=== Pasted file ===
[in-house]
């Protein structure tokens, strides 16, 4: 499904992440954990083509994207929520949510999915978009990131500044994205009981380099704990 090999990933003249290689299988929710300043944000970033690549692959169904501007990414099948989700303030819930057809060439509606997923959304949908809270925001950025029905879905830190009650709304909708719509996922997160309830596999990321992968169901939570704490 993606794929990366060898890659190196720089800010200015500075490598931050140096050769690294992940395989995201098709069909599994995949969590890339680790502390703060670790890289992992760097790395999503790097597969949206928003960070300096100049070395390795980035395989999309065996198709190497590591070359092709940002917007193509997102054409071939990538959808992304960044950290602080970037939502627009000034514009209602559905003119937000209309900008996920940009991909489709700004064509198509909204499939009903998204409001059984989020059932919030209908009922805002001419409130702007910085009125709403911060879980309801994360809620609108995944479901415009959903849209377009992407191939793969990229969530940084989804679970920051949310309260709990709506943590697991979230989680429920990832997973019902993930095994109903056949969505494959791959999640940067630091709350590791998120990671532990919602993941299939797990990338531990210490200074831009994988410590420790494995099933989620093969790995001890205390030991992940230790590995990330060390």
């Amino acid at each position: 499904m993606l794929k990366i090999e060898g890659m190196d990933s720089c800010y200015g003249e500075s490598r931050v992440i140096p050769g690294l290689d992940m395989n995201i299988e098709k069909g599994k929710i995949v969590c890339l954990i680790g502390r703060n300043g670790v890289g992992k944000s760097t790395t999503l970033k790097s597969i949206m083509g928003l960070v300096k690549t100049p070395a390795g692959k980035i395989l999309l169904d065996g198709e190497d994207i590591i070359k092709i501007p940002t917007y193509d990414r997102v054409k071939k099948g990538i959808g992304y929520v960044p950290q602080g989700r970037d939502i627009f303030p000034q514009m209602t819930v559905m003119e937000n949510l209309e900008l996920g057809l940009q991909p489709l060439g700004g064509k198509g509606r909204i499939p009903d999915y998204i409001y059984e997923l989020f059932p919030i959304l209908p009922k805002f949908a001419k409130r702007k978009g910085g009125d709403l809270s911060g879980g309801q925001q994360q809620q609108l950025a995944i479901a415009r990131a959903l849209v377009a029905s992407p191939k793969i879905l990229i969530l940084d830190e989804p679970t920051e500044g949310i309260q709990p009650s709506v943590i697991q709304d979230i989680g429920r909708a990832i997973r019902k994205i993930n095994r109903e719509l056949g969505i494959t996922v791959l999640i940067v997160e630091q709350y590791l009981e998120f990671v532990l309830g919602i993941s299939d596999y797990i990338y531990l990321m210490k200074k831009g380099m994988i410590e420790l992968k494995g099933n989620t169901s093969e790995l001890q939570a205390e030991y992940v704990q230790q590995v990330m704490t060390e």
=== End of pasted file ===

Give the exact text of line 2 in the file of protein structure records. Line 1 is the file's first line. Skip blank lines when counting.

């Protein structure tokens, strides 16, 4: 499904992440954990083509994207929520949510999915978009990131500044994205009981380099704990 090999990933003249290689299988929710300043944000970033690549692959169904501007990414099948989700303030819930057809060439509606997923959304949908809270925001950025029905879905830190009650709304909708719509996922997160309830596999990321992968169901939570704490 993606794929990366060898890659190196720089800010200015500075490598931050140096050769690294992940395989995201098709069909599994995949969590890339680790502390703060670790890289992992760097790395999503790097597969949206928003960070300096100049070395390795980035395989999309065996198709190497590591070359092709940002917007193509997102054409071939990538959808992304960044950290602080970037939502627009000034514009209602559905003119937000209309900008996920940009991909489709700004064509198509909204499939009903998204409001059984989020059932919030209908009922805002001419409130702007910085009125709403911060879980309801994360809620609108995944479901415009959903849209377009992407191939793969990229969530940084989804679970920051949310309260709990709506943590697991979230989680429920990832997973019902993930095994109903056949969505494959791959999640940067630091709350590791998120990671532990919602993941299939797990990338531990210490200074831009994988410590420790494995099933989620093969790995001890205390030991992940230790590995990330060390």